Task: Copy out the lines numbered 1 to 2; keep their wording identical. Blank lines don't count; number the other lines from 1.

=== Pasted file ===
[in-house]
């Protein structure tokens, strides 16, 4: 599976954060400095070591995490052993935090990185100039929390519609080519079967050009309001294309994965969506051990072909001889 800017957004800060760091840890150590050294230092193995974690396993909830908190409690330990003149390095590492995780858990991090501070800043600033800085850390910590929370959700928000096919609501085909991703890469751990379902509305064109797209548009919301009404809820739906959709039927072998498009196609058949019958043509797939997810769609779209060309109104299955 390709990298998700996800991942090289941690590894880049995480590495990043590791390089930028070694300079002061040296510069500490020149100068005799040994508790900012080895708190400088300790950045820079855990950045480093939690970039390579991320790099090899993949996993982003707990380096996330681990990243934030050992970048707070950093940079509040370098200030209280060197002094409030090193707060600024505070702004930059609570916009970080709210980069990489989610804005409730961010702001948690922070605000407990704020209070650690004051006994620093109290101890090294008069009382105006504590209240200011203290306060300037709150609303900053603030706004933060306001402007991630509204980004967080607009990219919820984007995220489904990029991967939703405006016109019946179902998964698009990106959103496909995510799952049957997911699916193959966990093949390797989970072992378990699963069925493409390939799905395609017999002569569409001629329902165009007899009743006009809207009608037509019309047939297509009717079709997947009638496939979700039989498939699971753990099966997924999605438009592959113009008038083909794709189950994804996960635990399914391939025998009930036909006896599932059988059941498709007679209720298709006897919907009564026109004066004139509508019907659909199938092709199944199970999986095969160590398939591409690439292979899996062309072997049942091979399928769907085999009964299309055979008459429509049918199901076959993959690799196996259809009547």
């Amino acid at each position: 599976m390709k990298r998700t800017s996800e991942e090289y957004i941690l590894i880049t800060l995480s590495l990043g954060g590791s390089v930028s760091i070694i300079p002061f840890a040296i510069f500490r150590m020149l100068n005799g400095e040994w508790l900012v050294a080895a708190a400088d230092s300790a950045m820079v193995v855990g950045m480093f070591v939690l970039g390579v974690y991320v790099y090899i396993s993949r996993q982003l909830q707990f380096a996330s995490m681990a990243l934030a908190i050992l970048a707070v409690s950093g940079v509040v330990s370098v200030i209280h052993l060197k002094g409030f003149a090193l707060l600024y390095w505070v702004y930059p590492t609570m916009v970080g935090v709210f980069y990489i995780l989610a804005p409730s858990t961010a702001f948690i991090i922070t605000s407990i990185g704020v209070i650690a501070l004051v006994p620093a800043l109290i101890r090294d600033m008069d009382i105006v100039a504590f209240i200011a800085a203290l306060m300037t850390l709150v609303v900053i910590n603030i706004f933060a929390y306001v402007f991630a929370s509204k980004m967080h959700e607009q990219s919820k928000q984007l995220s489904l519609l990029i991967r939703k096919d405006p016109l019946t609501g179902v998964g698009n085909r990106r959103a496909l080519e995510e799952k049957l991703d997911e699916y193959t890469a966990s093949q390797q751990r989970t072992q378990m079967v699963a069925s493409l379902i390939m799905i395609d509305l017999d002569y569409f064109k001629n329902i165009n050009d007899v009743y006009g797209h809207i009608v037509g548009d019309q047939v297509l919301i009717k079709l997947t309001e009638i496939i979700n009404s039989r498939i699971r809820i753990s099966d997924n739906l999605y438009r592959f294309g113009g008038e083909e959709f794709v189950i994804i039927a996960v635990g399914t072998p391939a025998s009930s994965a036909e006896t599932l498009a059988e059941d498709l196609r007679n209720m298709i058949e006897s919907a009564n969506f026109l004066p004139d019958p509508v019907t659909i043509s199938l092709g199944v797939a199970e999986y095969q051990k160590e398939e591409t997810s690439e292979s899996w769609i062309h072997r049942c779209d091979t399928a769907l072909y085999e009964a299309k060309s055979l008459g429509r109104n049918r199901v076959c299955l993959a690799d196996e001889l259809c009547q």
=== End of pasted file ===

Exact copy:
[in-house]
């Protein structure tokens, strides 16, 4: 599976954060400095070591995490052993935090990185100039929390519609080519079967050009309001294309994965969506051990072909001889 800017957004800060760091840890150590050294230092193995974690396993909830908190409690330990003149390095590492995780858990991090501070800043600033800085850390910590929370959700928000096919609501085909991703890469751990379902509305064109797209548009919301009404809820739906959709039927072998498009196609058949019958043509797939997810769609779209060309109104299955 390709990298998700996800991942090289941690590894880049995480590495990043590791390089930028070694300079002061040296510069500490020149100068005799040994508790900012080895708190400088300790950045820079855990950045480093939690970039390579991320790099090899993949996993982003707990380096996330681990990243934030050992970048707070950093940079509040370098200030209280060197002094409030090193707060600024505070702004930059609570916009970080709210980069990489989610804005409730961010702001948690922070605000407990704020209070650690004051006994620093109290101890090294008069009382105006504590209240200011203290306060300037709150609303900053603030706004933060306001402007991630509204980004967080607009990219919820984007995220489904990029991967939703405006016109019946179902998964698009990106959103496909995510799952049957997911699916193959966990093949390797989970072992378990699963069925493409390939799905395609017999002569569409001629329902165009007899009743006009809207009608037509019309047939297509009717079709997947009638496939979700039989498939699971753990099966997924999605438009592959113009008038083909794709189950994804996960635990399914391939025998009930036909006896599932059988059941498709007679209720298709006897919907009564026109004066004139509508019907659909199938092709199944199970999986095969160590398939591409690439292979899996062309072997049942091979399928769907085999009964299309055979008459429509049918199901076959993959690799196996259809009547």